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Flight 3407 family member says latest air disaster is 'very upsetting'

WBFO News file photo

The details unfolding in the latest air disaster are all too familiar for the families of Continental Connection Flight 3407, which crashed in Clarence in 2009.

A South Korean jetliner crashed as it approached the runway at the San Francisco International Airport Saturday, killing two and injured 180 people. Federal investigators are looking at the possibility of pilot error.

While it is too soon for an exact cause, Karen Eckert of Williamsville, who lost her sister Beverly Eckert in Flight 3407, said the fight for pilot safety rule changes continues in Washington.

"The first time you hear pilot error my mind went rushing to all the things we did, but I think it is early in this investigation. We really have to let the NTSB do its job," said Eckert.  "If it is, everything that we have been fighting for is too reduce that  human element of pilot error in a crash."

Pilot fatigue rules were completed and Eckert says now they are close to a final rule for raising pilot qualifications.  That is expected to be announced August 1.

Eckert tells WBFO News it was "gut wrenching" and "very upsetting" to watch the coverage of this latest air disaster.

"What we have been fighting for is too improve the safety in the cockpit so incidents like this don't happen," said Eckert.

New York's senators and Western New York's congressional delegation says the crash makes it absolutely clear, the Federal Aviation Administration must put new pilot safety rules into place.

WBFO'S Mike Desmond reports on Congressman Higgin's response to this latest air tragedy.

Lawmakers say it's time for the FAA to get the rules in place to ensure well-trained pilots are in the cockpit.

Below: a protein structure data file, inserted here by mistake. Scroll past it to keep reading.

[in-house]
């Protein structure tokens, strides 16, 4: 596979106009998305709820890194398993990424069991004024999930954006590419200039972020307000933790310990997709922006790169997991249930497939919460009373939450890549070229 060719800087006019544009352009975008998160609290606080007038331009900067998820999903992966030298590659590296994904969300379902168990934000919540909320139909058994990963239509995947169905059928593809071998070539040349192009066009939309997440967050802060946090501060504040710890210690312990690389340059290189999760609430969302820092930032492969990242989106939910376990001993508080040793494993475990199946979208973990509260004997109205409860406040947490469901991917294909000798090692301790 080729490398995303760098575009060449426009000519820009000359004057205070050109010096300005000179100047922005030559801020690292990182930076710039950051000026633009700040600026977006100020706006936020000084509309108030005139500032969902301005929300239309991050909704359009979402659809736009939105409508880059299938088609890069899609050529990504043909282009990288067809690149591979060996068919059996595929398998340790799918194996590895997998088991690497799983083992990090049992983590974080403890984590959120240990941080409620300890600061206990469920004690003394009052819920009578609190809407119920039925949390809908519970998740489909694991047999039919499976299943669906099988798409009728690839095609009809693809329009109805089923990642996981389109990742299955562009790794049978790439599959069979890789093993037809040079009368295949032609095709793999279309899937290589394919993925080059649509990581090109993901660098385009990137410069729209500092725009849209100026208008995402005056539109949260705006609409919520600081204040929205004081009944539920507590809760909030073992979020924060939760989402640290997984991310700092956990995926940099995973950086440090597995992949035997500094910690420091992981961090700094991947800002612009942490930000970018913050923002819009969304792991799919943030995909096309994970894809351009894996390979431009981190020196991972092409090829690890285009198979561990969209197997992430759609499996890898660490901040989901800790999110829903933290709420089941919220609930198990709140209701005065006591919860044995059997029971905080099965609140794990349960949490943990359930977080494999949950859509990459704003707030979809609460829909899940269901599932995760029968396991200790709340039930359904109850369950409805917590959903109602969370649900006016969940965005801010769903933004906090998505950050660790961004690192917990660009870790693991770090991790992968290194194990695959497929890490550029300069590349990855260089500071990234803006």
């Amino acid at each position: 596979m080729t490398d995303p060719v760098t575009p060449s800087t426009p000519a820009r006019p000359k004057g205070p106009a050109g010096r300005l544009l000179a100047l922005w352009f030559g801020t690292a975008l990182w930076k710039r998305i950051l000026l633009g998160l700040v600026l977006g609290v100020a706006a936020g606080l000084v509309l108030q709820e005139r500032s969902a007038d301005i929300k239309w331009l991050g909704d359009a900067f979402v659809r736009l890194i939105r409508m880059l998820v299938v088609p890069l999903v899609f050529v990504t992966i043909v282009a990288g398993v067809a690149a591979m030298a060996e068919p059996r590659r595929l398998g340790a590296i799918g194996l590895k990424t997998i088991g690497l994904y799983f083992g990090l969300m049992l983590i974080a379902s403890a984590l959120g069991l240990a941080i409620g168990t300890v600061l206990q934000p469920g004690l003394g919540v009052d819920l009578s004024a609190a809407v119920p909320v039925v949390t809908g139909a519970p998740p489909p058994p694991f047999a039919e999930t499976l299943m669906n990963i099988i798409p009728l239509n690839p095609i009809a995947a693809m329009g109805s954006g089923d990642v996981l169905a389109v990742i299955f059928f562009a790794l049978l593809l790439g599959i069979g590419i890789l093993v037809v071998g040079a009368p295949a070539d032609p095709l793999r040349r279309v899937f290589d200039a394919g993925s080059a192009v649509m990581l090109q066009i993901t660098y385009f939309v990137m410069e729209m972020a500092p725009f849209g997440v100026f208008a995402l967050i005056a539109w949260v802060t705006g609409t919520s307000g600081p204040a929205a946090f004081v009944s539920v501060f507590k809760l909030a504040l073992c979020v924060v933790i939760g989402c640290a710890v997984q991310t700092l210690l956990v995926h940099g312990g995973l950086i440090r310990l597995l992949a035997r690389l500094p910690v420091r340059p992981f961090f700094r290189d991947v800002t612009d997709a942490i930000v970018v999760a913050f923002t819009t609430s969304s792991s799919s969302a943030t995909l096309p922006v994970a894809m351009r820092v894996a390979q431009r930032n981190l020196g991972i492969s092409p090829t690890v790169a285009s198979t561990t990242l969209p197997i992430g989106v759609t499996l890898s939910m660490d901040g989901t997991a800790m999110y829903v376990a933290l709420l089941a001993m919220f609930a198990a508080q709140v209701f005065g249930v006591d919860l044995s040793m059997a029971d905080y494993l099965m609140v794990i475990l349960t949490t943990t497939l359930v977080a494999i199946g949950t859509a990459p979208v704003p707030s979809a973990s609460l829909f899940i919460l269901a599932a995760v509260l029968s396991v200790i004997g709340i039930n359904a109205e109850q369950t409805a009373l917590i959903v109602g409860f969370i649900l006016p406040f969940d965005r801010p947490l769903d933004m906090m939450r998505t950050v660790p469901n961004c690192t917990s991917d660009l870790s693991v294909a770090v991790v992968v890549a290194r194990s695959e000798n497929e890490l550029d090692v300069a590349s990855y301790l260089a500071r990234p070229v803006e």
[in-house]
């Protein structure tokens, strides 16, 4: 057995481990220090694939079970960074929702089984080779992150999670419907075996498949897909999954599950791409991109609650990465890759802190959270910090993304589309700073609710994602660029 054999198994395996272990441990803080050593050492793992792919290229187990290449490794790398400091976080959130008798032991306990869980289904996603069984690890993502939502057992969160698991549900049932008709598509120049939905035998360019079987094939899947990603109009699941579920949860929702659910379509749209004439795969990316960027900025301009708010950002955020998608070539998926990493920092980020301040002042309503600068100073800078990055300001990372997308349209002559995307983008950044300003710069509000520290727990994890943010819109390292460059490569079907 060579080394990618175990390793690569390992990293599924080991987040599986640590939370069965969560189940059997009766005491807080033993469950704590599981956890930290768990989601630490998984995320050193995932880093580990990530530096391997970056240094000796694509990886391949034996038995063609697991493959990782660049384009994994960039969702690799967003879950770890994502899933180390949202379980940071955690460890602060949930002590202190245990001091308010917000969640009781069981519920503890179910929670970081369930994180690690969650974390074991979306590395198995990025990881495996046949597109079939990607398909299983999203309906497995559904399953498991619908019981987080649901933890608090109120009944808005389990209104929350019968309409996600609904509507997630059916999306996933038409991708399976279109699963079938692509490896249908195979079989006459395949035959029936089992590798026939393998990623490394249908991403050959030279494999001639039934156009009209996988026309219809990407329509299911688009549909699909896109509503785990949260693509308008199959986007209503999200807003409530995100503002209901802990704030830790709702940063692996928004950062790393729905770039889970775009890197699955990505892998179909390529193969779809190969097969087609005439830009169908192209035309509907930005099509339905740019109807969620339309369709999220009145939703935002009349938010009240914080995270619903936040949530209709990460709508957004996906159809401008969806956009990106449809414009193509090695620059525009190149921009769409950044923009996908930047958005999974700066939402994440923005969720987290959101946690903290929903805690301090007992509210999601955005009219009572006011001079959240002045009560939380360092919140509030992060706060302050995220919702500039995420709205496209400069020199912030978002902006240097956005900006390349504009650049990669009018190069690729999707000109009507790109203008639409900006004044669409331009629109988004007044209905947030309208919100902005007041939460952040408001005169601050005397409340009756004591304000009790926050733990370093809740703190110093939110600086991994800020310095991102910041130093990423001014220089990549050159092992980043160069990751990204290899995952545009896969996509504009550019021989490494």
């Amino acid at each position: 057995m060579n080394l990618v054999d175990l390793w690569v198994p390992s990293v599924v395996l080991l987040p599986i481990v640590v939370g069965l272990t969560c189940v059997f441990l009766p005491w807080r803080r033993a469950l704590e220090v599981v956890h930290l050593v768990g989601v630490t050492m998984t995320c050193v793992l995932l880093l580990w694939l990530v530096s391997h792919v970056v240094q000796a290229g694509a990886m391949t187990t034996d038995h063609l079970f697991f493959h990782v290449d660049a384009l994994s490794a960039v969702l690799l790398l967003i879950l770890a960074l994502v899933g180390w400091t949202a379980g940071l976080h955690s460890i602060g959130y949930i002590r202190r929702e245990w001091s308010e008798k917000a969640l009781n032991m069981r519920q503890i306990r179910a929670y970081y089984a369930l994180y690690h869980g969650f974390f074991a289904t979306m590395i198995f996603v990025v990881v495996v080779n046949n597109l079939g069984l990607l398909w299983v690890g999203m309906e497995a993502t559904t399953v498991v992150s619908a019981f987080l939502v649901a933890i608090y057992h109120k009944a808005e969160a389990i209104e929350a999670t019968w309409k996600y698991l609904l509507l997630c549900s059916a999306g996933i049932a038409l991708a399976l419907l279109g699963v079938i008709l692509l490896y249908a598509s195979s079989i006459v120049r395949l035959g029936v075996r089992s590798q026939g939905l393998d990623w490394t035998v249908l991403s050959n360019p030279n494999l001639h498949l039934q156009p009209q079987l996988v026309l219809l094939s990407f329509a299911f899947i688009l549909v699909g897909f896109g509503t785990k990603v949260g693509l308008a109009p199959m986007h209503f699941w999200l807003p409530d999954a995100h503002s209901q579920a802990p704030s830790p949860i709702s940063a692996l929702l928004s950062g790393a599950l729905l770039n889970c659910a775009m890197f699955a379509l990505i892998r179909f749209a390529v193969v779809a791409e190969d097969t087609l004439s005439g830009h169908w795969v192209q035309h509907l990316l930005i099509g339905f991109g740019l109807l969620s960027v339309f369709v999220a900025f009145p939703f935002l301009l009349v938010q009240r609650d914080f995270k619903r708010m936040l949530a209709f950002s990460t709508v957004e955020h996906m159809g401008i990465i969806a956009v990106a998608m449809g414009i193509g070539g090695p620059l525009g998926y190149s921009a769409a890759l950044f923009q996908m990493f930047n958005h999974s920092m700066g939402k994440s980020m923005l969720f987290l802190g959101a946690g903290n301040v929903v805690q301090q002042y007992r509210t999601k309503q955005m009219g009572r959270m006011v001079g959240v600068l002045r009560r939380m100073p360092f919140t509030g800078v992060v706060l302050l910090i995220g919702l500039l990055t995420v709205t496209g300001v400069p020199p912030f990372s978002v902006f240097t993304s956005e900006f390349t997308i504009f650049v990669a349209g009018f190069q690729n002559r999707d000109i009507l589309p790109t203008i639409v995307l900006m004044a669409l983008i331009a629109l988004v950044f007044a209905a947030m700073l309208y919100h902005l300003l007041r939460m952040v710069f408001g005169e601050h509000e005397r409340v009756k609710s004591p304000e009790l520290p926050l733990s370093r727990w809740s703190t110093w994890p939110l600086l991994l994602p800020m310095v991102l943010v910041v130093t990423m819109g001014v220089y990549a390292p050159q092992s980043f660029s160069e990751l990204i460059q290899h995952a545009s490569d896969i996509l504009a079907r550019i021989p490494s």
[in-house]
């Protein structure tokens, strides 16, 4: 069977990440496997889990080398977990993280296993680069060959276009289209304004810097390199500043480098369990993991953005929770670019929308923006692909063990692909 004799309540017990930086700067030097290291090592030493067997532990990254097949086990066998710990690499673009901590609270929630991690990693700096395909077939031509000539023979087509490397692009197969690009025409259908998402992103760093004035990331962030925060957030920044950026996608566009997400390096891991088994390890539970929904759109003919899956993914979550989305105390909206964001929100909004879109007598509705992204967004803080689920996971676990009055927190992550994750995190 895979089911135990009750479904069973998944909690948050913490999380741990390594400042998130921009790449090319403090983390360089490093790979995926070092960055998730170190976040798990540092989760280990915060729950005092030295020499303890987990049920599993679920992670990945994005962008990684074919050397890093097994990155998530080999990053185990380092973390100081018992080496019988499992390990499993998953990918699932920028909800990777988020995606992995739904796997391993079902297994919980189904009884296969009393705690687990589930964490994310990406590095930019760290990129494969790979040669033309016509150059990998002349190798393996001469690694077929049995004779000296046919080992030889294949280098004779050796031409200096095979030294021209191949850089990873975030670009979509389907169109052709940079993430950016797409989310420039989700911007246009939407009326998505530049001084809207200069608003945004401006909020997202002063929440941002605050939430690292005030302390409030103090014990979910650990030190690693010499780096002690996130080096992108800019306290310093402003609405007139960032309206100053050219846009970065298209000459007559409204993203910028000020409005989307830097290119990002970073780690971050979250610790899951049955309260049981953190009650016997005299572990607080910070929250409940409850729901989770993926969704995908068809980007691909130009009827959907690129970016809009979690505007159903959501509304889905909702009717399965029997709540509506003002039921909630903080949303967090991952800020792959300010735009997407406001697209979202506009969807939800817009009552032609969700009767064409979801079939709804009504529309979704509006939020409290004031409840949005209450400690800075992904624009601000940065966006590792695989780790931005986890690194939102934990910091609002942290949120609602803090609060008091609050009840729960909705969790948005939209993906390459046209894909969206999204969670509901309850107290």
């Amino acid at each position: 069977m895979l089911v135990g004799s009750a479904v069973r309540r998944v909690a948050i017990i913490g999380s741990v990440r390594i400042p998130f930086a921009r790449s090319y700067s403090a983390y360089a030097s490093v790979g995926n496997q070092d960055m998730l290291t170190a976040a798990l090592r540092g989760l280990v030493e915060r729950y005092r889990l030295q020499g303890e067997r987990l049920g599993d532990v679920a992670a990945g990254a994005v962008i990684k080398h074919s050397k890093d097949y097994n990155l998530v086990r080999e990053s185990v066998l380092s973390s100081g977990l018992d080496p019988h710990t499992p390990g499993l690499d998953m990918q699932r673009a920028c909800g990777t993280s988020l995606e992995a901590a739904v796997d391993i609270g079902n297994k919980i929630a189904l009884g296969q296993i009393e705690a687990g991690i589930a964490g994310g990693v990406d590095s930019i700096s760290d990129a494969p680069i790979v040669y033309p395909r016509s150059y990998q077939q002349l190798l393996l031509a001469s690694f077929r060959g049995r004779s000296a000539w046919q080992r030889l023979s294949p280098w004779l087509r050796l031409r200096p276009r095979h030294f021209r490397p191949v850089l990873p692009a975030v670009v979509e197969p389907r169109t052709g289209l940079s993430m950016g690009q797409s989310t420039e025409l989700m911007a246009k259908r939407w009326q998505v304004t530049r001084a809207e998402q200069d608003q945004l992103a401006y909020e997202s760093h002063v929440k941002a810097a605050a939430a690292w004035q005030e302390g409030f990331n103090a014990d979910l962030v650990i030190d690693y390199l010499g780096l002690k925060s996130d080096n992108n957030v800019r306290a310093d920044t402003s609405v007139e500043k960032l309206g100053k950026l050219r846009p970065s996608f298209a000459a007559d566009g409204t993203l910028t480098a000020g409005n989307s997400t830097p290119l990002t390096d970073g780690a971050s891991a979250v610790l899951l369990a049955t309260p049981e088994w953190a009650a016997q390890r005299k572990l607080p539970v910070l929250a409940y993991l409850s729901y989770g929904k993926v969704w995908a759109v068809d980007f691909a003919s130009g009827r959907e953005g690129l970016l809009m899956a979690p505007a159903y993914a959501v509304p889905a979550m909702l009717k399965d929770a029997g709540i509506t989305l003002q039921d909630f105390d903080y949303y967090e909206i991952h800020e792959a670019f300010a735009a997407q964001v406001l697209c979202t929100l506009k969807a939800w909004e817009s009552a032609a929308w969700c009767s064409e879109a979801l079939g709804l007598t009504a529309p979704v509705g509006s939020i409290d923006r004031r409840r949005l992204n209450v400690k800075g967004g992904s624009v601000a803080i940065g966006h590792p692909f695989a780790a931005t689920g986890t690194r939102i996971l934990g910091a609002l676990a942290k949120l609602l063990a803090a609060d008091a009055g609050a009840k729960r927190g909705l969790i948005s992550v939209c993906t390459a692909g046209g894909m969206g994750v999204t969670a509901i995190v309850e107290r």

Speaking at Buffalo Niagara International Airport Monday, Western New York Congressman Brian Higgins says the California crash has many of the same elements of poorly-trained pilots as the cockpit crew in Flight 3407.

“We are urging the FAA to work with expediency to finalize what has been a long, bureaucratic process of rule implementation prompted by the lessons we learned after the crash of Flight 3407,” said Congressman Higgins. “More than four years have passed since that tragic day and yet the wait continues for changes which will save lives.”

Higgins says lobbyists have succeeded in stalling the new rules because the airlines don't want them. He points out the NTSB report cited errors by poorly-trained pilots not knowing how to handle an emergency in the Flight 3407 crash and the early evidence is that the pilot in the San Francisco crash had little flight time in the 777 and handled his first landing in that city the wrong way.

Other lawmakers also weighed in on the need for changes for air safety.

“The life-saving measures that Congress enacted in the Airline Safety Act were designed to prevent tragedies similar to Flight 3407, and the yet recent crashes in San Francisco and Alaska are tragic reminders that there is more work to do to accomplish one level of safety,” Senator Gillibrand said. “These are preventable disasters, and there must not be any further delay in action to implement these critical safety improvements.”